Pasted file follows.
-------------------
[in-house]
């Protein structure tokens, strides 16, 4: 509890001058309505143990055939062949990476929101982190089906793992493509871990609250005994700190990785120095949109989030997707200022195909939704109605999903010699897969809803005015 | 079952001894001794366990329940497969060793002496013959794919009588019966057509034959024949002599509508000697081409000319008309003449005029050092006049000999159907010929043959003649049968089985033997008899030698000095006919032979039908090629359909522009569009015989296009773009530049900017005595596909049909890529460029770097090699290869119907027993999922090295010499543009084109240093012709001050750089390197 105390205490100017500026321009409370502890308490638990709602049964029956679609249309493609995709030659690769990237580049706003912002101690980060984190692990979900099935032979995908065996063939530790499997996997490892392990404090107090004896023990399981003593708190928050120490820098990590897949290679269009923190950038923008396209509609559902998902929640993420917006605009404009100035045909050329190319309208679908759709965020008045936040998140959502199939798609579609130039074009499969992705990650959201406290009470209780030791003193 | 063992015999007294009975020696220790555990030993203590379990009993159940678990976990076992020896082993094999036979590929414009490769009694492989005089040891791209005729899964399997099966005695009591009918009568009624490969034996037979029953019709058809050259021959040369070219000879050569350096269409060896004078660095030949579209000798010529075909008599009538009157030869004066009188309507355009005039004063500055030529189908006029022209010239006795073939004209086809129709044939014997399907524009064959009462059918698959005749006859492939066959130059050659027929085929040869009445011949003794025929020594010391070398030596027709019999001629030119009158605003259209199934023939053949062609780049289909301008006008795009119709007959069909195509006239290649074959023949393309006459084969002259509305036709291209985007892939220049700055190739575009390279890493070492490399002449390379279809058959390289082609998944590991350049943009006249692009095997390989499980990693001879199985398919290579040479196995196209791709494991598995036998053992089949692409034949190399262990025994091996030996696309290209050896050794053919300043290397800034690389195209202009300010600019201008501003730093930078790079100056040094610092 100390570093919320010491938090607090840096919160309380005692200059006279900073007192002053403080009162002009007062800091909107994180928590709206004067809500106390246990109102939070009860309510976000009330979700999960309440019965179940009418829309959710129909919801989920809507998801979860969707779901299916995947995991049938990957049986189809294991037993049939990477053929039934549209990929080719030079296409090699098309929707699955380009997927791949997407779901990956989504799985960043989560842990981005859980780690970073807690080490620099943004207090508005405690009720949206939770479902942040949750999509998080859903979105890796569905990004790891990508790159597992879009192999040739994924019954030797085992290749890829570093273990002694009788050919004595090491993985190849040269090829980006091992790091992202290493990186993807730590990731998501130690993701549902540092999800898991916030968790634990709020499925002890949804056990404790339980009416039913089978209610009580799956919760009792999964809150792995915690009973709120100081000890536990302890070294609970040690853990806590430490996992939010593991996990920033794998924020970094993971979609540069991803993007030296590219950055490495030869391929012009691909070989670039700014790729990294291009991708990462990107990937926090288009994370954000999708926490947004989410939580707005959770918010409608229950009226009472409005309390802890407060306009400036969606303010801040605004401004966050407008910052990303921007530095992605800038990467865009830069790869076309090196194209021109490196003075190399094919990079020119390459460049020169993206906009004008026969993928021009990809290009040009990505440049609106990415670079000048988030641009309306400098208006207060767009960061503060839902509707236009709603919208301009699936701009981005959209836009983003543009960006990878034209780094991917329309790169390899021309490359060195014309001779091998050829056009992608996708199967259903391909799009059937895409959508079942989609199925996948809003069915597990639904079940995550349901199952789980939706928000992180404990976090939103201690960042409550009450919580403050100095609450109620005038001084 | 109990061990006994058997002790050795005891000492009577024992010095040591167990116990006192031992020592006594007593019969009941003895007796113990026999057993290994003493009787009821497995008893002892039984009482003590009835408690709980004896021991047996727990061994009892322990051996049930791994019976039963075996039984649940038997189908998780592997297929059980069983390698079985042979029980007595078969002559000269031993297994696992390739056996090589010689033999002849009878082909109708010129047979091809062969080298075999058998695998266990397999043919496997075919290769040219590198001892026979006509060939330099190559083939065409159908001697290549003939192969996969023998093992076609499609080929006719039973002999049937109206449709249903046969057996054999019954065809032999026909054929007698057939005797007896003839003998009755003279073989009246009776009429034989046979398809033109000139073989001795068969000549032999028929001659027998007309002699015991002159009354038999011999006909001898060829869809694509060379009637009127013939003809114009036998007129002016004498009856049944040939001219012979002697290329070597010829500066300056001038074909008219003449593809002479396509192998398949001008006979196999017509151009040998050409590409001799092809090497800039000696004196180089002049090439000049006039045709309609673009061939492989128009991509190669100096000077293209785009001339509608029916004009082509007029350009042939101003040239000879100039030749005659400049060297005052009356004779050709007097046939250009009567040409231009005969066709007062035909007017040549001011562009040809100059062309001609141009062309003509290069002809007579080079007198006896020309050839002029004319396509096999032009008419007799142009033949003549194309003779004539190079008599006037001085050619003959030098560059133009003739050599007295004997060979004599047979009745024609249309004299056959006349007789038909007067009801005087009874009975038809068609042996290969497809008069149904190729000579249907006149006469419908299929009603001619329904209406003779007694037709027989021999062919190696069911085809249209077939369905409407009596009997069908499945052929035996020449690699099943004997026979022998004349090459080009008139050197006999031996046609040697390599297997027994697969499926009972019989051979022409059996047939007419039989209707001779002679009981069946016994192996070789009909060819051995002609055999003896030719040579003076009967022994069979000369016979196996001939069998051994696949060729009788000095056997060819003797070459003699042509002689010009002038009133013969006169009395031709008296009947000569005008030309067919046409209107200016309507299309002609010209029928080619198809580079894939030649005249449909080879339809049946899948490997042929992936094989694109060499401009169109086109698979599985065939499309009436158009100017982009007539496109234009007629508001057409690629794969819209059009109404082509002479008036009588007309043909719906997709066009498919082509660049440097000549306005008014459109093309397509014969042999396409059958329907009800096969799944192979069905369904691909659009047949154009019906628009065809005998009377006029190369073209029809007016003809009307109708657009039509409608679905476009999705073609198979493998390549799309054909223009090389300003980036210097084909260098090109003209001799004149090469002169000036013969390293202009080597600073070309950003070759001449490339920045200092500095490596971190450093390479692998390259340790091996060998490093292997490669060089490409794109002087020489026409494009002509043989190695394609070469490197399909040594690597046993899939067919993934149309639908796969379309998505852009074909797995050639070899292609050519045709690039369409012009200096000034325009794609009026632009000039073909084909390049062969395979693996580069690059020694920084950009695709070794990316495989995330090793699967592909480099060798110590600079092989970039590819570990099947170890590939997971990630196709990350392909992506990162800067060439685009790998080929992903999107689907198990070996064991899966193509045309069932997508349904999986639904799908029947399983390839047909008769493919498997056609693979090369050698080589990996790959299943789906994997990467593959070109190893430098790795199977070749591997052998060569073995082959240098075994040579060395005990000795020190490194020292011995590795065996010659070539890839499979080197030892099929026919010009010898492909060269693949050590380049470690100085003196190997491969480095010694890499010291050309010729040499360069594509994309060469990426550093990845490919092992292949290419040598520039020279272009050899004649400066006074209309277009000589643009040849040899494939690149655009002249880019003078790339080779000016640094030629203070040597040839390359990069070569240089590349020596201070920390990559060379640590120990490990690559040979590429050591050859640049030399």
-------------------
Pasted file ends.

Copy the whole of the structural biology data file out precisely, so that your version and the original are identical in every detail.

[in-house]
């Protein structure tokens, strides 16, 4: 509890001058309505143990055939062949990476929101982190089906793992493509871990609250005994700190990785120095949109989030997707200022195909939704109605999903010699897969809803005015 | 079952001894001794366990329940497969060793002496013959794919009588019966057509034959024949002599509508000697081409000319008309003449005029050092006049000999159907010929043959003649049968089985033997008899030698000095006919032979039908090629359909522009569009015989296009773009530049900017005595596909049909890529460029770097090699290869119907027993999922090295010499543009084109240093012709001050750089390197 105390205490100017500026321009409370502890308490638990709602049964029956679609249309493609995709030659690769990237580049706003912002101690980060984190692990979900099935032979995908065996063939530790499997996997490892392990404090107090004896023990399981003593708190928050120490820098990590897949290679269009923190950038923008396209509609559902998902929640993420917006605009404009100035045909050329190319309208679908759709965020008045936040998140959502199939798609579609130039074009499969992705990650959201406290009470209780030791003193 | 063992015999007294009975020696220790555990030993203590379990009993159940678990976990076992020896082993094999036979590929414009490769009694492989005089040891791209005729899964399997099966005695009591009918009568009624490969034996037979029953019709058809050259021959040369070219000879050569350096269409060896004078660095030949579209000798010529075909008599009538009157030869004066009188309507355009005039004063500055030529189908006029022209010239006795073939004209086809129709044939014997399907524009064959009462059918698959005749006859492939066959130059050659027929085929040869009445011949003794025929020594010391070398030596027709019999001629030119009158605003259209199934023939053949062609780049289909301008006008795009119709007959069909195509006239290649074959023949393309006459084969002259509305036709291209985007892939220049700055190739575009390279890493070492490399002449390379279809058959390289082609998944590991350049943009006249692009095997390989499980990693001879199985398919290579040479196995196209791709494991598995036998053992089949692409034949190399262990025994091996030996696309290209050896050794053919300043290397800034690389195209202009300010600019201008501003730093930078790079100056040094610092 100390570093919320010491938090607090840096919160309380005692200059006279900073007192002053403080009162002009007062800091909107994180928590709206004067809500106390246990109102939070009860309510976000009330979700999960309440019965179940009418829309959710129909919801989920809507998801979860969707779901299916995947995991049938990957049986189809294991037993049939990477053929039934549209990929080719030079296409090699098309929707699955380009997927791949997407779901990956989504799985960043989560842990981005859980780690970073807690080490620099943004207090508005405690009720949206939770479902942040949750999509998080859903979105890796569905990004790891990508790159597992879009192999040739994924019954030797085992290749890829570093273990002694009788050919004595090491993985190849040269090829980006091992790091992202290493990186993807730590990731998501130690993701549902540092999800898991916030968790634990709020499925002890949804056990404790339980009416039913089978209610009580799956919760009792999964809150792995915690009973709120100081000890536990302890070294609970040690853990806590430490996992939010593991996990920033794998924020970094993971979609540069991803993007030296590219950055490495030869391929012009691909070989670039700014790729990294291009991708990462990107990937926090288009994370954000999708926490947004989410939580707005959770918010409608229950009226009472409005309390802890407060306009400036969606303010801040605004401004966050407008910052990303921007530095992605800038990467865009830069790869076309090196194209021109490196003075190399094919990079020119390459460049020169993206906009004008026969993928021009990809290009040009990505440049609106990415670079000048988030641009309306400098208006207060767009960061503060839902509707236009709603919208301009699936701009981005959209836009983003543009960006990878034209780094991917329309790169390899021309490359060195014309001779091998050829056009992608996708199967259903391909799009059937895409959508079942989609199925996948809003069915597990639904079940995550349901199952789980939706928000992180404990976090939103201690960042409550009450919580403050100095609450109620005038001084 | 109990061990006994058997002790050795005891000492009577024992010095040591167990116990006192031992020592006594007593019969009941003895007796113990026999057993290994003493009787009821497995008893002892039984009482003590009835408690709980004896021991047996727990061994009892322990051996049930791994019976039963075996039984649940038997189908998780592997297929059980069983390698079985042979029980007595078969002559000269031993297994696992390739056996090589010689033999002849009878082909109708010129047979091809062969080298075999058998695998266990397999043919496997075919290769040219590198001892026979006509060939330099190559083939065409159908001697290549003939192969996969023998093992076609499609080929006719039973002999049937109206449709249903046969057996054999019954065809032999026909054929007698057939005797007896003839003998009755003279073989009246009776009429034989046979398809033109000139073989001795068969000549032999028929001659027998007309002699015991002159009354038999011999006909001898060829869809694509060379009637009127013939003809114009036998007129002016004498009856049944040939001219012979002697290329070597010829500066300056001038074909008219003449593809002479396509192998398949001008006979196999017509151009040998050409590409001799092809090497800039000696004196180089002049090439000049006039045709309609673009061939492989128009991509190669100096000077293209785009001339509608029916004009082509007029350009042939101003040239000879100039030749005659400049060297005052009356004779050709007097046939250009009567040409231009005969066709007062035909007017040549001011562009040809100059062309001609141009062309003509290069002809007579080079007198006896020309050839002029004319396509096999032009008419007799142009033949003549194309003779004539190079008599006037001085050619003959030098560059133009003739050599007295004997060979004599047979009745024609249309004299056959006349007789038909007067009801005087009874009975038809068609042996290969497809008069149904190729000579249907006149006469419908299929009603001619329904209406003779007694037709027989021999062919190696069911085809249209077939369905409407009596009997069908499945052929035996020449690699099943004997026979022998004349090459080009008139050197006999031996046609040697390599297997027994697969499926009972019989051979022409059996047939007419039989209707001779002679009981069946016994192996070789009909060819051995002609055999003896030719040579003076009967022994069979000369016979196996001939069998051994696949060729009788000095056997060819003797070459003699042509002689010009002038009133013969006169009395031709008296009947000569005008030309067919046409209107200016309507299309002609010209029928080619198809580079894939030649005249449909080879339809049946899948490997042929992936094989694109060499401009169109086109698979599985065939499309009436158009100017982009007539496109234009007629508001057409690629794969819209059009109404082509002479008036009588007309043909719906997709066009498919082509660049440097000549306005008014459109093309397509014969042999396409059958329907009800096969799944192979069905369904691909659009047949154009019906628009065809005998009377006029190369073209029809007016003809009307109708657009039509409608679905476009999705073609198979493998390549799309054909223009090389300003980036210097084909260098090109003209001799004149090469002169000036013969390293202009080597600073070309950003070759001449490339920045200092500095490596971190450093390479692998390259340790091996060998490093292997490669060089490409794109002087020489026409494009002509043989190695394609070469490197399909040594690597046993899939067919993934149309639908796969379309998505852009074909797995050639070899292609050519045709690039369409012009200096000034325009794609009026632009000039073909084909390049062969395979693996580069690059020694920084950009695709070794990316495989995330090793699967592909480099060798110590600079092989970039590819570990099947170890590939997971990630196709990350392909992506990162800067060439685009790998080929992903999107689907198990070996064991899966193509045309069932997508349904999986639904799908029947399983390839047909008769493919498997056609693979090369050698080589990996790959299943789906994997990467593959070109190893430098790795199977070749591997052998060569073995082959240098075994040579060395005990000795020190490194020292011995590795065996010659070539890839499979080197030892099929026919010009010898492909060269693949050590380049470690100085003196190997491969480095010694890499010291050309010729040499360069594509994309060469990426550093990845490919092992292949290419040598520039020279272009050899004649400066006074209309277009000589643009040849040899494939690149655009002249880019003078790339080779000016640094030629203070040597040839390359990069070569240089590349020596201070920390990559060379640590120990490990690559040979590429050591050859640049030399």